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Police Indicted in Katrina Murders

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posted on Dec, 30 2006 @ 09:30 AM
Seven New Orleans police officers have been indicted on several charges including first degree murder and attempted first degree murder. On the Danziger bridge in New Orleans, two individuals were murdered while four were wounded.
NEW ORLEANS, Louisiana (CNN) -- A deadly gunfight on a bridge in the anarchy-filled days following Hurricane Katrina became a symbol of the city's loss of control. Now, more than a year later, seven police officers face charges in the shootings.

A grand jury indicted the officers on murder or attempted murder charges Thursday in the September 4, 2005, deaths of two men and wounding of four other people on the Danziger Bridge.

One of the victims was a mentally retarded man, Ronald Madison, who had been shot seven times -- five times in the back, according to the coroner.

Please visit the link provided for the complete story.

There are certain details of this event that are sticking out and causing me serious grief.

■ Ronald Madison, had been shot seven times -- five times in the back, according to the coroner
■ Officers say they opened fire after a civilian reached for a gun; no weapon found

Madison, who is mentally handicap, was shot seven times. Five of which were placed in his back. A man who did not possess any sort of weapon. Reports from separate New Orleans police officers defend certain post-Katrina behaviours due to a backlash from looters, victims, etc. I can sympathize with the task the police had, it was a task that most of us can not even begin to comprehend. But when a coroner removes five bullets from a man's back, any defense is thrown out the window.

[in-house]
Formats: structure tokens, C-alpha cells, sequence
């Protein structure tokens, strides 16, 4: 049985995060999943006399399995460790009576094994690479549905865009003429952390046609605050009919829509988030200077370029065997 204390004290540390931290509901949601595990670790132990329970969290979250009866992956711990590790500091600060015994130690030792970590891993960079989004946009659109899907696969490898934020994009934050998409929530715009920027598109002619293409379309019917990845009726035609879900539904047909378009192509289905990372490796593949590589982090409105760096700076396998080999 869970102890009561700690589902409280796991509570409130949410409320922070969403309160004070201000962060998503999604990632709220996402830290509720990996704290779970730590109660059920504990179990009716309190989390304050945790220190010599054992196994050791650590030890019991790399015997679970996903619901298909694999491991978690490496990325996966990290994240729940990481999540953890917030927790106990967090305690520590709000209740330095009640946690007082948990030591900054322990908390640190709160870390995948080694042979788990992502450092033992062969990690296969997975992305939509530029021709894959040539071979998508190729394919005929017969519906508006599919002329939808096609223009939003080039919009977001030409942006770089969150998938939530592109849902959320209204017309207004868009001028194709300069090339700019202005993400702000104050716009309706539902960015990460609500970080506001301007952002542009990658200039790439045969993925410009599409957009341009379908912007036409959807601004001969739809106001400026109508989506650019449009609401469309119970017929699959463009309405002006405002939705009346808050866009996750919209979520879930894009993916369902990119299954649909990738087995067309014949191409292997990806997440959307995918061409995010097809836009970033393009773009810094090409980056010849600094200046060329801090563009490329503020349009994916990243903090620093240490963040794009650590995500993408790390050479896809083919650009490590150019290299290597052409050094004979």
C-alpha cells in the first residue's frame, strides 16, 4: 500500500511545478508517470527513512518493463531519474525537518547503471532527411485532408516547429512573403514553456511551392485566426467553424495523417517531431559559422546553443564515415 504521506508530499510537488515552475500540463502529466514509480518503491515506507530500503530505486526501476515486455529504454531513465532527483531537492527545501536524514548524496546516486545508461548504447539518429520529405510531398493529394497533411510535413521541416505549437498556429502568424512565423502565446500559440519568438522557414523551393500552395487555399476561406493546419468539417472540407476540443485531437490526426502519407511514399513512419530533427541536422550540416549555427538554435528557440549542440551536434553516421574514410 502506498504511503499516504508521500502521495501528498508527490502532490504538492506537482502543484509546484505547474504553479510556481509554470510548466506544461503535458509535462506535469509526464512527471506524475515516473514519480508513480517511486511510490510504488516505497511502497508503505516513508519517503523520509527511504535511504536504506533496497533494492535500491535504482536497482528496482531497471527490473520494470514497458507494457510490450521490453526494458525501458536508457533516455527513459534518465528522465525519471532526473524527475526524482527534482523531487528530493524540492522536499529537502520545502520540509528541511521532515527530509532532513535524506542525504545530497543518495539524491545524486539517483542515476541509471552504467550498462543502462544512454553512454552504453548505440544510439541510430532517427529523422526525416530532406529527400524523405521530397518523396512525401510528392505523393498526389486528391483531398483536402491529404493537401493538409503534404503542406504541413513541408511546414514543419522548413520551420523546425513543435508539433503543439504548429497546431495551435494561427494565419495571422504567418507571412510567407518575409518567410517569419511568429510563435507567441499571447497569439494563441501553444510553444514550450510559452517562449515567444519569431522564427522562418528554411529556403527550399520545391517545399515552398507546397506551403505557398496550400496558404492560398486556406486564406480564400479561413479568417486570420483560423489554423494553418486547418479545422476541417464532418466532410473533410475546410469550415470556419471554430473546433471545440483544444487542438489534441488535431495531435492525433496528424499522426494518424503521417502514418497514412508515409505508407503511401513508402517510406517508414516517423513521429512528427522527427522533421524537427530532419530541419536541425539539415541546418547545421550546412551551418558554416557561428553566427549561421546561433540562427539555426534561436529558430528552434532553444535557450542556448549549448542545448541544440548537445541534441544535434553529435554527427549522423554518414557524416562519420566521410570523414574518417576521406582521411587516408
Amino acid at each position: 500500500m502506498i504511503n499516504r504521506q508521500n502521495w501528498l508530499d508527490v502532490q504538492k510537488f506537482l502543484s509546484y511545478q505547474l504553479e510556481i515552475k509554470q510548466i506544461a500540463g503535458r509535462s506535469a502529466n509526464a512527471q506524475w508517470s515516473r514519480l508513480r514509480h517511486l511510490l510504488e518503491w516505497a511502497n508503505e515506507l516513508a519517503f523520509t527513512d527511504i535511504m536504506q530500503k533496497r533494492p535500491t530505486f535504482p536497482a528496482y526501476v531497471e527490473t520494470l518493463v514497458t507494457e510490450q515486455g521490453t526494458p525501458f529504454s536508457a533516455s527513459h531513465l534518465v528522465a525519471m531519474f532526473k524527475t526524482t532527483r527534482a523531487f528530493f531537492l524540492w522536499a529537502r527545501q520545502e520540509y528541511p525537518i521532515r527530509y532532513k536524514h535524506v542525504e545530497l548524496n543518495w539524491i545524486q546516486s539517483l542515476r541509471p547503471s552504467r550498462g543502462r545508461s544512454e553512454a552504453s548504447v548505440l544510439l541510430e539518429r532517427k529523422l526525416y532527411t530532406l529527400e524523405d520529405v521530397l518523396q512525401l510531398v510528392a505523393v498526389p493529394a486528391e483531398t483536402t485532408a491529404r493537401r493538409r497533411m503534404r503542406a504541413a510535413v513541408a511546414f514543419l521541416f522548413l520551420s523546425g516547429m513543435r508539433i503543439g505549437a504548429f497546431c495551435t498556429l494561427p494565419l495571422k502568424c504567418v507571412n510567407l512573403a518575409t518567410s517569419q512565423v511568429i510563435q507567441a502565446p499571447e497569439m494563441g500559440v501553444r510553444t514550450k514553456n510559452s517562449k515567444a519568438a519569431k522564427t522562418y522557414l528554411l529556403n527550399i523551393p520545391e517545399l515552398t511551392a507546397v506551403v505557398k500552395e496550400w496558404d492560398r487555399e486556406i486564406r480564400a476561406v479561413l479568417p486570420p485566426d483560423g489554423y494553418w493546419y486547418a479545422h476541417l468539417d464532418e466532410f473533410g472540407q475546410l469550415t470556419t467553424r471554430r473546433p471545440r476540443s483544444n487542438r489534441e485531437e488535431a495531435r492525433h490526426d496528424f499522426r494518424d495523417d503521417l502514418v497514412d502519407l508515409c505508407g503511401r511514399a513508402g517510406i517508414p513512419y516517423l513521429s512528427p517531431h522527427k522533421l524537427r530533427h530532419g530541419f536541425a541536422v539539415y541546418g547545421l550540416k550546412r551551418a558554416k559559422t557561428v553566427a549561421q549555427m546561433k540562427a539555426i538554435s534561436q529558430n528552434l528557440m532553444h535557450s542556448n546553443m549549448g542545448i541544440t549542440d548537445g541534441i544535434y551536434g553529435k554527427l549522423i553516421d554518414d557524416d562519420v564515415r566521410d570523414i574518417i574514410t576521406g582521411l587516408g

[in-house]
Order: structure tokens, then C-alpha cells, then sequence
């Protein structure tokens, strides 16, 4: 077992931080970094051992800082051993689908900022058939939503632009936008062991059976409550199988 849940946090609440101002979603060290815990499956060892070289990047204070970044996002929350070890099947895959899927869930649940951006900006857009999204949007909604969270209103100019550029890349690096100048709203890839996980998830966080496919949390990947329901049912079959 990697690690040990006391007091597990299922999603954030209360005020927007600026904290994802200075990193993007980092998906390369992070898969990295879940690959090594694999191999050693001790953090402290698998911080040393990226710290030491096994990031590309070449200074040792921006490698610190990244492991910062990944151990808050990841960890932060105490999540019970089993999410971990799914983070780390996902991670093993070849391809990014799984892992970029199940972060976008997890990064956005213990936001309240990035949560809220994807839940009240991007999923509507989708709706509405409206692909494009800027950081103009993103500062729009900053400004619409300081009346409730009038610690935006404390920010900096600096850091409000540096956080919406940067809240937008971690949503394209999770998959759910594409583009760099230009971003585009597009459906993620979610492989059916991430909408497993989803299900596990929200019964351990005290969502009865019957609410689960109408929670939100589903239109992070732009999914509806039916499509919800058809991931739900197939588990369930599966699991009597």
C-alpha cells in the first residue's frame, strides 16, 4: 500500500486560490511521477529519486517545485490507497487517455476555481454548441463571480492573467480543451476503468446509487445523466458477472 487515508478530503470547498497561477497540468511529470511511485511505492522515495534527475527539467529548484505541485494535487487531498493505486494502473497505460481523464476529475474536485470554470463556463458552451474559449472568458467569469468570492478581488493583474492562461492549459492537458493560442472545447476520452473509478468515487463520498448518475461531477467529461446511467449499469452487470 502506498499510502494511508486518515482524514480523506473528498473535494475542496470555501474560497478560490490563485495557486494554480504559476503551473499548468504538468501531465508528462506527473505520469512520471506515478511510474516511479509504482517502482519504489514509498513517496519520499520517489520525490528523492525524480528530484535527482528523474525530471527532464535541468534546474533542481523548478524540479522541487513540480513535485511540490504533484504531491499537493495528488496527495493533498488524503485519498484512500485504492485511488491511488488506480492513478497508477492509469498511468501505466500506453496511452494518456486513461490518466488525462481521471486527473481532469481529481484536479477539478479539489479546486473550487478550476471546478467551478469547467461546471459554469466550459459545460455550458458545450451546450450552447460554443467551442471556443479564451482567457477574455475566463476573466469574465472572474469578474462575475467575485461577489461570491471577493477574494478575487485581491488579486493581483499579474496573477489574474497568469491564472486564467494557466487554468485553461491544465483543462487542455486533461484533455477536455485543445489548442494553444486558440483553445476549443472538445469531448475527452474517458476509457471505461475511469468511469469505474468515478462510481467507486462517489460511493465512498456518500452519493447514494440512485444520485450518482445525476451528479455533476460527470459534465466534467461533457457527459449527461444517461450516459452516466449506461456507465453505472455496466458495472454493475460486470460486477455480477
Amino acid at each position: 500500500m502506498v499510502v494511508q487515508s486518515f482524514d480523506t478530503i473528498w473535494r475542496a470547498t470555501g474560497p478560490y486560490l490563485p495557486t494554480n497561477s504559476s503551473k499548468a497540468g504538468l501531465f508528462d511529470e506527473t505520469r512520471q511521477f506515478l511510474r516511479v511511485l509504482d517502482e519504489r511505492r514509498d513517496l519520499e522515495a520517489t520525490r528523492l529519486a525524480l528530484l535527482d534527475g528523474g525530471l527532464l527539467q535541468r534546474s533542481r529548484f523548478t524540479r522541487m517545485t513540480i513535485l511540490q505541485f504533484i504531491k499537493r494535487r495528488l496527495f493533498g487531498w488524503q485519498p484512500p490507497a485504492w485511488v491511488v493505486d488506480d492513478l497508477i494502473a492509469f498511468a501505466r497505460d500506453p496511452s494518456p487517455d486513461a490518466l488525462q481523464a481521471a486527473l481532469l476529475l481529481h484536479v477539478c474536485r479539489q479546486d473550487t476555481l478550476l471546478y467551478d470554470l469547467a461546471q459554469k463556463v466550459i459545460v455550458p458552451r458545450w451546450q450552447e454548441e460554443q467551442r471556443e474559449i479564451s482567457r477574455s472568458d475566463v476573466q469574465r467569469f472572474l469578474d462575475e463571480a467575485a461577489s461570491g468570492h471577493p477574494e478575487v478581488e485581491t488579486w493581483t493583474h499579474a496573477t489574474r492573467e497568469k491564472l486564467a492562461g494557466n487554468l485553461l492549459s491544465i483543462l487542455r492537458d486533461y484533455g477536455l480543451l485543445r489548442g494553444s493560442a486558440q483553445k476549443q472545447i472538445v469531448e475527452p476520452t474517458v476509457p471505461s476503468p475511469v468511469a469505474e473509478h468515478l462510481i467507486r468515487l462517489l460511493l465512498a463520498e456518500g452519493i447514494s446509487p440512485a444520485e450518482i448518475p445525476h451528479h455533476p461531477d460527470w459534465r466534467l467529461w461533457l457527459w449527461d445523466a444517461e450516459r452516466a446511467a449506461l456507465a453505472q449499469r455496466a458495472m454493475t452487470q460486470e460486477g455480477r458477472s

Initial police reports had read that the reporting officers had taken fire from the seven individuals who were running. They returned fire, which lead to the deaths of James Brissette (19) and Ronald Madison (40).

posted on Dec, 30 2006 @ 03:20 PM
There was also a witness who allegedly saw things going on from above, which I had covered here. That might give you some more reading on the subject, plus there is a link to the initial thread.

It's been recieving a lot of talk around here, that's for sure. What saddens me more though, is the complete lack of surprise by many people I know. It was indeed a incredibly stressful time, but the use of lethal force, and the rules that go along with it, are not suspended in a state of emergency.

Figures that our Chief Riley is all in a hullabullo state over this, whining of the choice of words the DA used to describe this, totally deflecting from what's going on. :shk:

posted on Dec, 31 2006 @ 02:22 PM
Being from the area, I am sure you have some serious first hand stories to share nb. Thank you for your reply. I'll check out the link now to read up on what you have provided.

What is the current state of the police force down there these days? Are they under the microscope? Facing scrutiny from the post-Katrina weeks?

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